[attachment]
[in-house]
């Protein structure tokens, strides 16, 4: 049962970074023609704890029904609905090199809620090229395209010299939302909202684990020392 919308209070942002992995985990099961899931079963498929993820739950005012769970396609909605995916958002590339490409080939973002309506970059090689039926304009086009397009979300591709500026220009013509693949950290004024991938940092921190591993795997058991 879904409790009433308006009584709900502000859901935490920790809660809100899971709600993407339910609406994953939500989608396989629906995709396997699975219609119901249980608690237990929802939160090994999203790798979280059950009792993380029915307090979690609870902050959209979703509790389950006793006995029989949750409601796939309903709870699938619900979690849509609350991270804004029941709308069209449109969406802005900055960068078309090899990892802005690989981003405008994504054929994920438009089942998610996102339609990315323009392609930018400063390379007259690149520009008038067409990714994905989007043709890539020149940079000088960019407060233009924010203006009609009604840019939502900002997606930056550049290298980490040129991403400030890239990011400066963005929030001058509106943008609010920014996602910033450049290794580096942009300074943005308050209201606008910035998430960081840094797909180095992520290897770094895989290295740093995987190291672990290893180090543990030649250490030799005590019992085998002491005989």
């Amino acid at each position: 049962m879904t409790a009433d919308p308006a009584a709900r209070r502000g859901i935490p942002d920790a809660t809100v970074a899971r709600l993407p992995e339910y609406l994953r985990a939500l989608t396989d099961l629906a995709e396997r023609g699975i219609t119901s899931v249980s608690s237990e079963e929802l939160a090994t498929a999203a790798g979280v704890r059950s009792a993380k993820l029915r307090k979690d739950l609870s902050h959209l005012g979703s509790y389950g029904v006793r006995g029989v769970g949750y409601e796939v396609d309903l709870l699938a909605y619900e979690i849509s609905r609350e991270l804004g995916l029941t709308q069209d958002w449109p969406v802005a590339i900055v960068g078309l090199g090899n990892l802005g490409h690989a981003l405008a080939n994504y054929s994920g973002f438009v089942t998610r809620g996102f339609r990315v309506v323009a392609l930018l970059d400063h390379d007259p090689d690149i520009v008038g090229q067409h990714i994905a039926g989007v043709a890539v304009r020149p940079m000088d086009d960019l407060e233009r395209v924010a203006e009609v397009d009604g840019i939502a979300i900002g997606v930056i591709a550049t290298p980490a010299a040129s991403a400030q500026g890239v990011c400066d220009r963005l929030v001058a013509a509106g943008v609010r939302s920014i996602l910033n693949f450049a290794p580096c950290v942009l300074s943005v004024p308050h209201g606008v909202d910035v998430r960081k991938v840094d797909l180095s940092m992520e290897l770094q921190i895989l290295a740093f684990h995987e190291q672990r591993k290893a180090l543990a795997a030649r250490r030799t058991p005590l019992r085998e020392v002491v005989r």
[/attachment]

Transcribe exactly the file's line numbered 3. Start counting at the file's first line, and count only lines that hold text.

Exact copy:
């Amino acid at each position: 049962m879904t409790a009433d919308p308006a009584a709900r209070r502000g859901i935490p942002d920790a809660t809100v970074a899971r709600l993407p992995e339910y609406l994953r985990a939500l989608t396989d099961l629906a995709e396997r023609g699975i219609t119901s899931v249980s608690s237990e079963e929802l939160a090994t498929a999203a790798g979280v704890r059950s009792a993380k993820l029915r307090k979690d739950l609870s902050h959209l005012g979703s509790y389950g029904v006793r006995g029989v769970g949750y409601e796939v396609d309903l709870l699938a909605y619900e979690i849509s609905r609350e991270l804004g995916l029941t709308q069209d958002w449109p969406v802005a590339i900055v960068g078309l090199g090899n990892l802005g490409h690989a981003l405008a080939n994504y054929s994920g973002f438009v089942t998610r809620g996102f339609r990315v309506v323009a392609l930018l970059d400063h390379d007259p090689d690149i520009v008038g090229q067409h990714i994905a039926g989007v043709a890539v304009r020149p940079m000088d086009d960019l407060e233009r395209v924010a203006e009609v397009d009604g840019i939502a979300i900002g997606v930056i591709a550049t290298p980490a010299a040129s991403a400030q500026g890239v990011c400066d220009r963005l929030v001058a013509a509106g943008v609010r939302s920014i996602l910033n693949f450049a290794p580096c950290v942009l300074s943005v004024p308050h209201g606008v909202d910035v998430r960081k991938v840094d797909l180095s940092m992520e290897l770094q921190i895989l290295a740093f684990h995987e190291q672990r591993k290893a180090l543990a795997a030649r250490r030799t058991p005590l019992r085998e020392v002491v005989r």